However, the key grip on “The Old Way” told CNN on Wednesday that Gutierrez Reed had mishandled weapons on set. “There’s a universal way to handle weapons on set and immediately red flags went up when I worked with Hannah,” Stu Brumbaugh said. “This is why I asked for her dismissal. This is why people get injured because of rookie mistakes.” Among other examples, he said the rookie armorer fired a gun near actor Nicolas Cage without any announcement, causing Cage to scream at her and angrily leave the set.
Gutierrez Reed told detectives that on the day of the shooting she had ensured that the ammunition intended for production were “dummies” and did not include “‘hot’ rounds.” She said via her attorneys Friday that all the guns “were locked up every night and at lunch and there’s no way a single one of them was unaccounted for or being shot by crew members.”
“Hannah was hired on two positions on this film, which made it extremely difficult to focus on her job as an armorer,” her attorneys said in a statement. “She fought for training, days to maintain weapons, and proper time to prepare for gunfire but ultimately was overruled by production and her department.”
Who is first assistant director Dave Halls?
Halls has worked in various assistant director capacities (first AD, second AD, second second AD) since the mid-1990s and has an IMDb resume that includes “The Matrix Reloaded,” “Bad Santa” and the Comedy Central show “Reno 911!” In recent years, most of his first AD work appears to have been on movies that were released on DVD or straight to streaming.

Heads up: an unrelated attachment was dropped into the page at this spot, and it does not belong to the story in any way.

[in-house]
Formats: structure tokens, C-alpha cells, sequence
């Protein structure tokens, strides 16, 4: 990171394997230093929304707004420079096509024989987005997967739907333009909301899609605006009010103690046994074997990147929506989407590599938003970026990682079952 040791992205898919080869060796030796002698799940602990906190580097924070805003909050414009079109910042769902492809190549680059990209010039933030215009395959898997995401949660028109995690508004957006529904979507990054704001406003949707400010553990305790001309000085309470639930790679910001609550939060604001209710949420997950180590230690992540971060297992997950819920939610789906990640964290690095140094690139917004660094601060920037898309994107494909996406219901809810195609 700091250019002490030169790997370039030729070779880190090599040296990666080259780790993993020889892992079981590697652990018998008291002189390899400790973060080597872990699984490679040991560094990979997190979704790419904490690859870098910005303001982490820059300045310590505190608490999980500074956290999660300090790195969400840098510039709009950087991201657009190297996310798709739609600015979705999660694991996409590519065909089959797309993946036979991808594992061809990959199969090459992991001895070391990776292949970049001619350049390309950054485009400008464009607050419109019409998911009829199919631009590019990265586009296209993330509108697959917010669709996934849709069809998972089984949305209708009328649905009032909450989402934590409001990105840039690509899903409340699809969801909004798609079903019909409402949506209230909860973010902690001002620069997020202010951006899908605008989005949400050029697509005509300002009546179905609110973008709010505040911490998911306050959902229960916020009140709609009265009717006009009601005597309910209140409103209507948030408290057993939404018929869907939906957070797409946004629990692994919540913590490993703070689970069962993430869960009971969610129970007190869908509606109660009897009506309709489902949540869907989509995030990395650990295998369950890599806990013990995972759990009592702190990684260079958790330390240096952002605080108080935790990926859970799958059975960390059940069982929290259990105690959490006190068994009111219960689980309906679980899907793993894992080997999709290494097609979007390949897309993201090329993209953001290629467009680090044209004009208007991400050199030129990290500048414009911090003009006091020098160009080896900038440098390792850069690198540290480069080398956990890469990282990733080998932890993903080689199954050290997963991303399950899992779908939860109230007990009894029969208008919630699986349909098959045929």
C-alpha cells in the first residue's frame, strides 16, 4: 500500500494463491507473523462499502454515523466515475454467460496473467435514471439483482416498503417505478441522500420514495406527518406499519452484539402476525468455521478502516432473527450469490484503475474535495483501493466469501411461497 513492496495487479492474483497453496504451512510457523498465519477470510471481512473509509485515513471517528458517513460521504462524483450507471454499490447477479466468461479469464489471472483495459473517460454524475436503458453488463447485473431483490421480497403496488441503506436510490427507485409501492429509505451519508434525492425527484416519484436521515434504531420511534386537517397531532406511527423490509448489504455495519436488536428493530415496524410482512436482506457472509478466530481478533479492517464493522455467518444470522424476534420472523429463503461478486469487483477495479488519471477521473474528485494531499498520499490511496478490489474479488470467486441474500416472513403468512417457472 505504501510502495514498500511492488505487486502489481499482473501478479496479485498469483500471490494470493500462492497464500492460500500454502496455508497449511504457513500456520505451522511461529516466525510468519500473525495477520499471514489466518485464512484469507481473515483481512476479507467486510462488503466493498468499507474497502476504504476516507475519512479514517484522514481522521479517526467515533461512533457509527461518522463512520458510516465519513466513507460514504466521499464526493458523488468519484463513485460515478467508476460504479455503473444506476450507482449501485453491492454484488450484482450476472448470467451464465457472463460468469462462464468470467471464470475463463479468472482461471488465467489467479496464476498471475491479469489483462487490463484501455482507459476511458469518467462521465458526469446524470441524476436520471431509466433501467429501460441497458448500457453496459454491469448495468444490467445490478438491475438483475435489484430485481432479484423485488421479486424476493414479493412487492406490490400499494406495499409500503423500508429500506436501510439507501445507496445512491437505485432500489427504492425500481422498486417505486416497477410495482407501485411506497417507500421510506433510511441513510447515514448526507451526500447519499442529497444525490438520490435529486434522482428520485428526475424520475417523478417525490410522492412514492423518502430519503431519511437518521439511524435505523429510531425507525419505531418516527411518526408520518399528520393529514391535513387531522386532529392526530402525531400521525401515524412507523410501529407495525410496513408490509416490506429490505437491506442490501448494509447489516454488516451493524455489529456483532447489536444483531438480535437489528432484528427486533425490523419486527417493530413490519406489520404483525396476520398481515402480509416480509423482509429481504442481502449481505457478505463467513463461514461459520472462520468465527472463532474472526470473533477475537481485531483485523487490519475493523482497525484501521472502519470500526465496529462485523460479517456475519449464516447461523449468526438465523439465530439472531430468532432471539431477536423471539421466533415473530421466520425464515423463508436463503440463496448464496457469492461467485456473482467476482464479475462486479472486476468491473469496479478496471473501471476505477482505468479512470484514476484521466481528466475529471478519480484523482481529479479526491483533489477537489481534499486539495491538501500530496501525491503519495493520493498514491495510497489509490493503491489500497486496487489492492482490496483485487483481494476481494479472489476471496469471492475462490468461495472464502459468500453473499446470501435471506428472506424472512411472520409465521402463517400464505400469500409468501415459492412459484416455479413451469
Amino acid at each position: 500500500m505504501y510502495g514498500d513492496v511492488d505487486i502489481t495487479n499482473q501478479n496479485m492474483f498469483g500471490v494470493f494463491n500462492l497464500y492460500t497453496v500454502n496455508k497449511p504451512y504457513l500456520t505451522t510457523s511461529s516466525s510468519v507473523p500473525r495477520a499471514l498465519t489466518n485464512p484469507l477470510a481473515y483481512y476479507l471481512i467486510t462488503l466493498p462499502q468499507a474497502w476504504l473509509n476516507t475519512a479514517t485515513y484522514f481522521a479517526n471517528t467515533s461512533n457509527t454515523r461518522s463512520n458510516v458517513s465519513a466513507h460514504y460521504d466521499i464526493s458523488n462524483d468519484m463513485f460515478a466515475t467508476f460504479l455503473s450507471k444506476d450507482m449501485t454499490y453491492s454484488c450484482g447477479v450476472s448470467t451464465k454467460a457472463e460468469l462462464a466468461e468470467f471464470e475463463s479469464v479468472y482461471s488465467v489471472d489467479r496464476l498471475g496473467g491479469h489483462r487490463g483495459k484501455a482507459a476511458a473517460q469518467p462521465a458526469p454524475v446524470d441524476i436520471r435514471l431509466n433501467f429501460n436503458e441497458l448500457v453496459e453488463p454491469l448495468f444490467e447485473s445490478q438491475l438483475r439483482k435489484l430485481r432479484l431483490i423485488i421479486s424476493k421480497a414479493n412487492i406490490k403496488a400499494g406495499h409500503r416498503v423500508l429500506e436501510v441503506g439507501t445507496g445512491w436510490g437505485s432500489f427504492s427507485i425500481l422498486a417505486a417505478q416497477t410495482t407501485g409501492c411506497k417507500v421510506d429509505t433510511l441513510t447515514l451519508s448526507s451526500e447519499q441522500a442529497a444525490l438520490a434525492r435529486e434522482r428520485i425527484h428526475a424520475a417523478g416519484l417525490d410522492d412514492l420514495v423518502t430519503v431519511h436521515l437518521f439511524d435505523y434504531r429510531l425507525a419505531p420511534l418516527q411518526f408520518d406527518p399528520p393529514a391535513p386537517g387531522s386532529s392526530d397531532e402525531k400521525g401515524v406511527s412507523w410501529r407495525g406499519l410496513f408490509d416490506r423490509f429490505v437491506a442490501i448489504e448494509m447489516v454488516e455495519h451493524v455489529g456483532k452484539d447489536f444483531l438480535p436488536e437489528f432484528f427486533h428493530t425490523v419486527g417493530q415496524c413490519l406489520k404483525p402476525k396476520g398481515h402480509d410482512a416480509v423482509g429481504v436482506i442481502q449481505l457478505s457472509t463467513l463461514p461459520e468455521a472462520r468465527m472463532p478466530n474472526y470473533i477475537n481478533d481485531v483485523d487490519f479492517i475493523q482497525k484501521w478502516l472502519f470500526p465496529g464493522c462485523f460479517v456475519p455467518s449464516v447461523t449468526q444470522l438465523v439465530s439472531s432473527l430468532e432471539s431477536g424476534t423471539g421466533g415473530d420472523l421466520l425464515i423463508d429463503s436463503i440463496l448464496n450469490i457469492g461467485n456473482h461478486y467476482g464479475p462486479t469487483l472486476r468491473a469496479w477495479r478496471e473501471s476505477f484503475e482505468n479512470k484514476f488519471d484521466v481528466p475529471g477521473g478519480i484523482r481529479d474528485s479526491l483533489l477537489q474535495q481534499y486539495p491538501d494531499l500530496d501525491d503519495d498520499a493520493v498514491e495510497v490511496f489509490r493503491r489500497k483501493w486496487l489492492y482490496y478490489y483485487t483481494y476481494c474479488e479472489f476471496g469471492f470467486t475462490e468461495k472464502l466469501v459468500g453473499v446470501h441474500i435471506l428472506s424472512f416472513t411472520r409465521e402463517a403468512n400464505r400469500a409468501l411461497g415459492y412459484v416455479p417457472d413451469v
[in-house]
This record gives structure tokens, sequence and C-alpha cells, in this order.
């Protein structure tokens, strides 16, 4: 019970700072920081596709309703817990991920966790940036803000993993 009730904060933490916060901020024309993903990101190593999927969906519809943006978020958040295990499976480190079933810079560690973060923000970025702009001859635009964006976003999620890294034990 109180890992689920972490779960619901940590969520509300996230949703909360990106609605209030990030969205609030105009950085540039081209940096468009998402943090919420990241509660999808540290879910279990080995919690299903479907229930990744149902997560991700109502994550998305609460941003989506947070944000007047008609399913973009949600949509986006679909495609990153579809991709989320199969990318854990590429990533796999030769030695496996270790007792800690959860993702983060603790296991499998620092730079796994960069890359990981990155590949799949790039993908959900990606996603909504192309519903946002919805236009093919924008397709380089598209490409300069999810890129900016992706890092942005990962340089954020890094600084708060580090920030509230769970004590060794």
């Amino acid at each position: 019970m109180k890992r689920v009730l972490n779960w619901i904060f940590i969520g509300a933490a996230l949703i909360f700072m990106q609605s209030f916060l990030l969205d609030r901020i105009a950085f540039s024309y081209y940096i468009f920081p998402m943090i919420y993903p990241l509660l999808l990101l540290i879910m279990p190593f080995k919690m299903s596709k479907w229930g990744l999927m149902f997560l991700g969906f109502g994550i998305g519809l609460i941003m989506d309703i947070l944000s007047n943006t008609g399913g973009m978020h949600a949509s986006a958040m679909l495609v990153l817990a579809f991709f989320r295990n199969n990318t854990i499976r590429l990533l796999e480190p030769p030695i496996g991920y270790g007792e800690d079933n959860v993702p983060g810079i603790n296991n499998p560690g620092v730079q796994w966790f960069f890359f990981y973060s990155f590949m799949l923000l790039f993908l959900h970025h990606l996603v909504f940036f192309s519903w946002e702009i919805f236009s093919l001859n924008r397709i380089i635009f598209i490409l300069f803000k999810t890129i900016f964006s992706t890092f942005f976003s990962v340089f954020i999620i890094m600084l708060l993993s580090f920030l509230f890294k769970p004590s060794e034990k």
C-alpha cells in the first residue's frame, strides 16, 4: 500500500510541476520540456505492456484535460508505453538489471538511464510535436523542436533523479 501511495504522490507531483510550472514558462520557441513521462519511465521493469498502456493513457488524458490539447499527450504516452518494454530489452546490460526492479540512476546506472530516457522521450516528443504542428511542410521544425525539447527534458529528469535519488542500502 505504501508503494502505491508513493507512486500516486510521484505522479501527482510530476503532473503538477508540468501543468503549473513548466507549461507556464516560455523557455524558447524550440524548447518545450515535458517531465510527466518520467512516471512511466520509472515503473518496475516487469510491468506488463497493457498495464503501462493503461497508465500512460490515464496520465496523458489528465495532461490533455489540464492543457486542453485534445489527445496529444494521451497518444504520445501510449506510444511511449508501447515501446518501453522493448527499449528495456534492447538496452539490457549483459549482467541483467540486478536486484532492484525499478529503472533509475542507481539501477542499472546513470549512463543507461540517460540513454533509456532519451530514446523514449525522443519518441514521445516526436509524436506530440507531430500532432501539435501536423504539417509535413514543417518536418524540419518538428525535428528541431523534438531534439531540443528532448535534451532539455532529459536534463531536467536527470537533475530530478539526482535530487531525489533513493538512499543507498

According to an affidavit released Wednesday, Halls told an investigator that he did not check all the rounds in the gun to make sure they were dummies before handing the gun to Baldwin — a major breach of safety protocol. The shot being rehearsed was intended to be a close-up that would show Baldwin’s hand and holster, then down the barrel of the revolver, according to another crew member.
Halls said he thought he saw three rounds Thursday and he “should have checked all of them, but didn’t.”
Mamie Mitchell, the script supervisor who called 911 after the shooting, referenced “that f— AD” and said, “He’s supposed to check the guns. He’s responsible for what happens on the set.”
In 2019, Halls was fired from the film “Freedom’s Path” after a crew member had a minor and temporary injury when a prop gun “unexpectedly discharged,” according to a producer from the film.
Talk more about ‘Rust’ itself
The period western is about a 13-year-old boy in 1880s Kansas who goes on the run with his long-estranged grandfather (played by Baldwin) after being sentenced to death for the accidental killing of a local rancher. It also stars Travis Fimmel, Jensen Ackles and Frances Fisher, with Brady Noon as the grandson.
The film reportedly has a $7-million budget, putting it in “Tier One” of the IATSE’s low-budget film agreement. Experienced crew often will not work on these small, lower-paying projects, especially when the industry is as busy as it is post-pandemic. When union crew cannot be hired, the contract allows for the use of non-union crew members — often cheaper and some with less experience — who can then join the union after 30 days of low-budget work. “Rust” reportedly had a 21-day shooting schedule, which started Oct. 6 and ended abruptly when production was halted after the fatality.
The budget may have factored into the tragedy, according to a Facebook post from “Rust” gaffer Serge Svetnoy. “To save a dime sometimes, you hire people who are not fully qualified for the complicated and dangerous job, and you risk the lives of the other people …,” he wrote. “I understand that you always fight for the budget, but you cannot allow this to happen.”